Exchange operator NZX said its operating earnings - excluding acquisition costs - increased by 4 per cent in 2021 to $35.8 million in 2021.
The company's net profit was $15m, down 14.6 per cent year-on-year, reflecting lower interest rates and higher depreciation and amortisation.
In conjunction with the release of its results, NZX said it would take a one-third stake in Fonterra's Global Dairy Trade platform, and that it planned to raise $44m through a rights issue to maintain strength in its balance sheet.
NZX said it would pay $12.5m for the stake - plus $3.2m as NZX's proportion of planned additional investment in the platform.
In its result, NZX said there had been continued growth across its main business areas – Capital Markets, Smartshares and NZX Wealth Technologies.
The company's 2022 operating earnings guidance range was from $33.5m to $38m.
NZX said there had been "substantial progress" in its strategy to re-engineer the group for future growth.
Chairman James Miller said NZX's operating earnings reflected sustained momentum from the extraordinary Covid-fuelled activity levels of 2020, with growth across all major business areas.
Miller said the company had been true to its growth strategy aimed at "building a more robust, integrated financial services business".
"In addition to strengthening New Zealand's exchange, our strategy is to grow an NZX Group that is stronger and better positioned to deliver long-term sustainable value to our shareholders," he said in a statement.
Alongside growth in 2021, there had been a step-change in investment to support additional capacity, capability, and to enhance the security of operating platforms.
The NZX declared a final dividend of 3.1 cents per share, contributing to a 2021 dividend of 6.1 cents per share, and unchanged from last year.
Chief executive Mark Peterson said the Covid pandemic "materially stimulated" and accelerated activity through 2020, and this had flowed through positively into the 2021 operating performance and financial results – with operating earnings holding up well.
"We have continued to deliver growth in 2021 across all major business areas and we have made a step-change in our investment to support additional capacity, capability, and to enhance the security of our operating platform," he said.
NZX's capital raise is in the form of a $44m fully underwritten pro-rata accelerated renounceable entitlement offer of NZX shares at $1.42 per new share.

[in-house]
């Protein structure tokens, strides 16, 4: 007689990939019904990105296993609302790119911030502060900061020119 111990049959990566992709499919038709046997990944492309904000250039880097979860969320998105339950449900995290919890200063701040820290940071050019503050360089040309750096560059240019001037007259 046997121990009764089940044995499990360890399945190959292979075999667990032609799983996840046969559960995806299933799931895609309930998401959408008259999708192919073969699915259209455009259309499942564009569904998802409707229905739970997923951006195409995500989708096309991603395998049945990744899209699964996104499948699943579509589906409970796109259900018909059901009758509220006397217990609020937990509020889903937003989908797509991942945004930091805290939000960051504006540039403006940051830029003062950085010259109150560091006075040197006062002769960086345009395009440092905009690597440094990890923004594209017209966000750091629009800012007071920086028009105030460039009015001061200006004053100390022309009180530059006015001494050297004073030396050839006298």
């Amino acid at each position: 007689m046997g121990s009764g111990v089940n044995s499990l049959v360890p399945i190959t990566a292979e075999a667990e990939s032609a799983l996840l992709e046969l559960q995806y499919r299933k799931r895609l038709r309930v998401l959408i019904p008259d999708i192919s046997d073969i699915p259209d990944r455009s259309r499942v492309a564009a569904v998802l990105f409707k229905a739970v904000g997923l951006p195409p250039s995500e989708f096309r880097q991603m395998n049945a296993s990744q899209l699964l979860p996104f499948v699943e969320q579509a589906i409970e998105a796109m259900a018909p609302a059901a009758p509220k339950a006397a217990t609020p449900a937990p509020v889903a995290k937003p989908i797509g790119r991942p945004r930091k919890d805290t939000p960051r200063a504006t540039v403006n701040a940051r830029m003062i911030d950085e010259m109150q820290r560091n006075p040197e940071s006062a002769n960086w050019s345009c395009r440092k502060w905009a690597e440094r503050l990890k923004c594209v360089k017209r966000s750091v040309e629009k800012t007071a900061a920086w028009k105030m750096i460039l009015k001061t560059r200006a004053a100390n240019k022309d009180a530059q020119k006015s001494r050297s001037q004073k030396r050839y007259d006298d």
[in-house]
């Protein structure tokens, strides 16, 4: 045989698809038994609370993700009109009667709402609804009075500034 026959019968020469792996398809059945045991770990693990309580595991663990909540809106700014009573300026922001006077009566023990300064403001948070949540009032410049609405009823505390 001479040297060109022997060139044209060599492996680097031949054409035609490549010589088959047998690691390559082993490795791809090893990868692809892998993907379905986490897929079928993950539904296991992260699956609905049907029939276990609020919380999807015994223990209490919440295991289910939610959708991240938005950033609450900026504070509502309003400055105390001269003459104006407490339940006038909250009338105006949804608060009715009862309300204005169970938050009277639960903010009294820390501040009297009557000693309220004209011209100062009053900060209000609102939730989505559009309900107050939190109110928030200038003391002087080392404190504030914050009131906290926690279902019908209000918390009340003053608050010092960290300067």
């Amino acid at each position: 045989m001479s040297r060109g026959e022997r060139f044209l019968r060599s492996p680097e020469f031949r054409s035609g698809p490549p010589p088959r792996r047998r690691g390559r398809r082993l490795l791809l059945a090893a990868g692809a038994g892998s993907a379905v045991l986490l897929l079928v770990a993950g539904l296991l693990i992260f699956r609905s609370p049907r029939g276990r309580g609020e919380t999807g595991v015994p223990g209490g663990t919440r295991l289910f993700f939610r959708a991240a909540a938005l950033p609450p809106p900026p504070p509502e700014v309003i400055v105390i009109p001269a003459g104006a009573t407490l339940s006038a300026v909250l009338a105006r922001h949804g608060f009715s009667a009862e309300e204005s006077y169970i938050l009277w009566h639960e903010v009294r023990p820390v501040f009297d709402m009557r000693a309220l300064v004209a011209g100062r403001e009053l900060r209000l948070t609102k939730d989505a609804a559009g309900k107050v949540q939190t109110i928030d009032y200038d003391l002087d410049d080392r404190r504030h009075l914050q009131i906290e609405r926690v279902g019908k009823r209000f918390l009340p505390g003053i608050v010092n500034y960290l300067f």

The offer is being conducted in two parts - institutional and retail.
Shares in NZX closed on Wednesday at $1.73. The stock is in a trading halt while the capital raise gets under way.
Commenting on the decline in net profit, NZX said lower interest rates have impacted the level of interest income on operational cash balances, NZX clearing risk capital and regulatory working capital.
Depreciation was higher due to the investment into additional IT infrastructure and the fit-out of NZX's new Auckland office.
Amortisation was also higher due to capitalised costs in late 2020, relating to the spend associated with the migration of new clients onto NZX Wealth Technologies' platform, and the implementation of a new trading system.
Peterson said it was another year of strong activity across equity, debt and fund markets with the total value of new capital listed and secondary capital raised up more than 12 per cent to $19.8b.
Nine new companies joined NZX's equity market, one new issuer listed securities on our debt market and 28 businesses took the opportunity to raise additional equity in the market.
NZX's partnership with Singapore Exchange - which enabled the listing of its dairy derivatives contracts on the SGX - highlighted the potential for NZX to build and drive growth from the strategic partnerships it has, Peterson said.
The same is true for carbon trading, he added.
The launch of the NZX-SGX dairy derivatives strategic partnership last November was several years in the making – with the objective of unlocking and accelerating the growth potential of the dairy derivatives market.
Miller said the NZX sees a clear opportunity ahead to evolve GDT to be a truly global auction facility, with the potential to grow financial products to many multiples of the physical dairy market.
"These tools are crucial and in huge demand in an international dairy market dealing with volatility and its associated risks – with clear benefits for New Zealand producers and dairy customers around the world," he said.